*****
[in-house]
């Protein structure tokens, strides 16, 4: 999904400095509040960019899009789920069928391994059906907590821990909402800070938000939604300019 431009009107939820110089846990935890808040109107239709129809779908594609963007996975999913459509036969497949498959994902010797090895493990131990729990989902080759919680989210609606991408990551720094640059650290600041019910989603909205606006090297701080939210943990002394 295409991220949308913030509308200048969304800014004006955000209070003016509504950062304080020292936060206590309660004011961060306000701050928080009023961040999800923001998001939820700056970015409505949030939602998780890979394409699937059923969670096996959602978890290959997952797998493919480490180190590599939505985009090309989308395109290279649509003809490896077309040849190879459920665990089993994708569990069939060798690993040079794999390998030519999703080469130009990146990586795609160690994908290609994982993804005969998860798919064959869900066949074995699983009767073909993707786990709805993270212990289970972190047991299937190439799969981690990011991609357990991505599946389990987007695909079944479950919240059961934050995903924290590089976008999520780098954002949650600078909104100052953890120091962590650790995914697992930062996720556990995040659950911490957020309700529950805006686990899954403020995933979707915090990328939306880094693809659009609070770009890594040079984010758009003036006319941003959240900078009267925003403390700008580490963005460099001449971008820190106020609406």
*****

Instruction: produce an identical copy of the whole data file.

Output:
[in-house]
């Protein structure tokens, strides 16, 4: 999904400095509040960019899009789920069928391994059906907590821990909402800070938000939604300019 431009009107939820110089846990935890808040109107239709129809779908594609963007996975999913459509036969497949498959994902010797090895493990131990729990989902080759919680989210609606991408990551720094640059650290600041019910989603909205606006090297701080939210943990002394 295409991220949308913030509308200048969304800014004006955000209070003016509504950062304080020292936060206590309660004011961060306000701050928080009023961040999800923001998001939820700056970015409505949030939602998780890979394409699937059923969670096996959602978890290959997952797998493919480490180190590599939505985009090309989308395109290279649509003809490896077309040849190879459920665990089993994708569990069939060798690993040079794999390998030519999703080469130009990146990586795609160690994908290609994982993804005969998860798919064959869900066949074995699983009767073909993707786990709805993270212990289970972190047991299937190439799969981690990011991609357990991505599946389990987007695909079944479950919240059961934050995903924290590089976008999520780098954002949650600078909104100052953890120091962590650790995914697992930062996720556990995040659950911490957020309700529950805006686990899954403020995933979707915090990328939306880094693809659009609070770009890594040079984010758009003036006319941003959240900078009267925003403390700008580490963005460099001449971008820190106020609406």